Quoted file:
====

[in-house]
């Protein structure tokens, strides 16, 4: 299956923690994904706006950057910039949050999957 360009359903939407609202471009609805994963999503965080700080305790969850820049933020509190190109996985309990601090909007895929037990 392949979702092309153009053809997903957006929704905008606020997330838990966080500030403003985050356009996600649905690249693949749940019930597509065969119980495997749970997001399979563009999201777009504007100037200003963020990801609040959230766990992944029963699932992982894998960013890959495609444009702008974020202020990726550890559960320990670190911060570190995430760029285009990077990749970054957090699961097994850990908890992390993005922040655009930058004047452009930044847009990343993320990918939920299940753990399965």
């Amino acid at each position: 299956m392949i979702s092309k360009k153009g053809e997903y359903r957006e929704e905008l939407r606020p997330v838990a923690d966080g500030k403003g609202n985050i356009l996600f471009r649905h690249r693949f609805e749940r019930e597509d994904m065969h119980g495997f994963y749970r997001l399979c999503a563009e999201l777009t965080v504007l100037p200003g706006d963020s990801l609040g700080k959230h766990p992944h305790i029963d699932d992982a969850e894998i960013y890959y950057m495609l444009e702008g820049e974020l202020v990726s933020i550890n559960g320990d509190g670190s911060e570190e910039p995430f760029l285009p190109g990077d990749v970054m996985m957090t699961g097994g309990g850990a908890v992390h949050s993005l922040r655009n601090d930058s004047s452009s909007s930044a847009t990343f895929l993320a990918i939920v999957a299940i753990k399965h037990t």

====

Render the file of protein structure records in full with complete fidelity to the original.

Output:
[in-house]
């Protein structure tokens, strides 16, 4: 299956923690994904706006950057910039949050999957 360009359903939407609202471009609805994963999503965080700080305790969850820049933020509190190109996985309990601090909007895929037990 392949979702092309153009053809997903957006929704905008606020997330838990966080500030403003985050356009996600649905690249693949749940019930597509065969119980495997749970997001399979563009999201777009504007100037200003963020990801609040959230766990992944029963699932992982894998960013890959495609444009702008974020202020990726550890559960320990670190911060570190995430760029285009990077990749970054957090699961097994850990908890992390993005922040655009930058004047452009930044847009990343993320990918939920299940753990399965």
């Amino acid at each position: 299956m392949i979702s092309k360009k153009g053809e997903y359903r957006e929704e905008l939407r606020p997330v838990a923690d966080g500030k403003g609202n985050i356009l996600f471009r649905h690249r693949f609805e749940r019930e597509d994904m065969h119980g495997f994963y749970r997001l399979c999503a563009e999201l777009t965080v504007l100037p200003g706006d963020s990801l609040g700080k959230h766990p992944h305790i029963d699932d992982a969850e894998i960013y890959y950057m495609l444009e702008g820049e974020l202020v990726s933020i550890n559960g320990d509190g670190s911060e570190e910039p995430f760029l285009p190109g990077d990749v970054m996985m957090t699961g097994g309990g850990a908890v992390h949050s993005l922040r655009n601090d930058s004047s452009s909007s930044a847009t990343f895929l993320a990918i939920v999957a299940i753990k399965h037990t």